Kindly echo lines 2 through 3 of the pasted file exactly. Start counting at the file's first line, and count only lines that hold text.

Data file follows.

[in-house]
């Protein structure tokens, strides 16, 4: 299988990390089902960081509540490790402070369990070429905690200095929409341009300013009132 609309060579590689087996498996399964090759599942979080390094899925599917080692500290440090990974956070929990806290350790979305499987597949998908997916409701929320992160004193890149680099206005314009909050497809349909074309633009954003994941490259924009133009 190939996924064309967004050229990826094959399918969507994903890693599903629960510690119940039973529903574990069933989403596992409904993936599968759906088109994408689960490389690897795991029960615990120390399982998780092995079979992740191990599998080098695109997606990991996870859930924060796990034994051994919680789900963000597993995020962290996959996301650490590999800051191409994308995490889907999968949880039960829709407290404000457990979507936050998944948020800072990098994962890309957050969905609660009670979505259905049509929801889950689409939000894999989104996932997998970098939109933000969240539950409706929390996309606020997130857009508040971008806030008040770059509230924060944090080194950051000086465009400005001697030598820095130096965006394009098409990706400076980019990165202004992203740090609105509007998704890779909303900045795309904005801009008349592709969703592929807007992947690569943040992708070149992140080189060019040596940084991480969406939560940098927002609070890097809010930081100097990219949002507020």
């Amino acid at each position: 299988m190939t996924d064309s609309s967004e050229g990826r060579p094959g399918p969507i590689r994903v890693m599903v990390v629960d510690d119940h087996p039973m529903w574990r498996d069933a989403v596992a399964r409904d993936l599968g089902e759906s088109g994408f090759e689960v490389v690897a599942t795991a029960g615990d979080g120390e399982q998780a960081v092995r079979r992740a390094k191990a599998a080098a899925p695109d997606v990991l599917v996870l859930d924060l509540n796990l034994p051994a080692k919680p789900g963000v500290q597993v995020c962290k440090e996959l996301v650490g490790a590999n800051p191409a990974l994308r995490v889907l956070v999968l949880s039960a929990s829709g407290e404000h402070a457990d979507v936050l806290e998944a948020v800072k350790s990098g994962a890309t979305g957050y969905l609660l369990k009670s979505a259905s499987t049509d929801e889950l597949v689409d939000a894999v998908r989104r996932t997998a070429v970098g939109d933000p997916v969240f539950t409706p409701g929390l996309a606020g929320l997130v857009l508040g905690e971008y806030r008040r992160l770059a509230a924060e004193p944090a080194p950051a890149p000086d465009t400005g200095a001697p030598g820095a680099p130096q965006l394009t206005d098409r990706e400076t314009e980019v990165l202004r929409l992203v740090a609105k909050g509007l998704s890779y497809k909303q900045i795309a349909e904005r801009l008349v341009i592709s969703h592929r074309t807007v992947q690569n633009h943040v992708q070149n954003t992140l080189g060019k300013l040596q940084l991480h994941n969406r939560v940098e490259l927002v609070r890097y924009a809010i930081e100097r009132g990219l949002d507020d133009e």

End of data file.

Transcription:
């Protein structure tokens, strides 16, 4: 299988990390089902960081509540490790402070369990070429905690200095929409341009300013009132 609309060579590689087996498996399964090759599942979080390094899925599917080692500290440090990974956070929990806290350790979305499987597949998908997916409701929320992160004193890149680099206005314009909050497809349909074309633009954003994941490259924009133009 190939996924064309967004050229990826094959399918969507994903890693599903629960510690119940039973529903574990069933989403596992409904993936599968759906088109994408689960490389690897795991029960615990120390399982998780092995079979992740191990599998080098695109997606990991996870859930924060796990034994051994919680789900963000597993995020962290996959996301650490590999800051191409994308995490889907999968949880039960829709407290404000457990979507936050998944948020800072990098994962890309957050969905609660009670979505259905049509929801889950689409939000894999989104996932997998970098939109933000969240539950409706929390996309606020997130857009508040971008806030008040770059509230924060944090080194950051000086465009400005001697030598820095130096965006394009098409990706400076980019990165202004992203740090609105509007998704890779909303900045795309904005801009008349592709969703592929807007992947690569943040992708070149992140080189060019040596940084991480969406939560940098927002609070890097809010930081100097990219949002507020």
């Amino acid at each position: 299988m190939t996924d064309s609309s967004e050229g990826r060579p094959g399918p969507i590689r994903v890693m599903v990390v629960d510690d119940h087996p039973m529903w574990r498996d069933a989403v596992a399964r409904d993936l599968g089902e759906s088109g994408f090759e689960v490389v690897a599942t795991a029960g615990d979080g120390e399982q998780a960081v092995r079979r992740a390094k191990a599998a080098a899925p695109d997606v990991l599917v996870l859930d924060l509540n796990l034994p051994a080692k919680p789900g963000v500290q597993v995020c962290k440090e996959l996301v650490g490790a590999n800051p191409a990974l994308r995490v889907l956070v999968l949880s039960a929990s829709g407290e404000h402070a457990d979507v936050l806290e998944a948020v800072k350790s990098g994962a890309t979305g957050y969905l609660l369990k009670s979505a259905s499987t049509d929801e889950l597949v689409d939000a894999v998908r989104r996932t997998a070429v970098g939109d933000p997916v969240f539950t409706p409701g929390l996309a606020g929320l997130v857009l508040g905690e971008y806030r008040r992160l770059a509230a924060e004193p944090a080194p950051a890149p000086d465009t400005g200095a001697p030598g820095a680099p130096q965006l394009t206005d098409r990706e400076t314009e980019v990165l202004r929409l992203v740090a609105k909050g509007l998704s890779y497809k909303q900045i795309a349909e904005r801009l008349v341009i592709s969703h592929r074309t807007v992947q690569n633009h943040v992708q070149n954003t992140l080189g060019k300013l040596q940084l991480h994941n969406r939560v940098e490259l927002v609070r890097y924009a809010i930081e100097r009132g990219l949002d507020d133009e």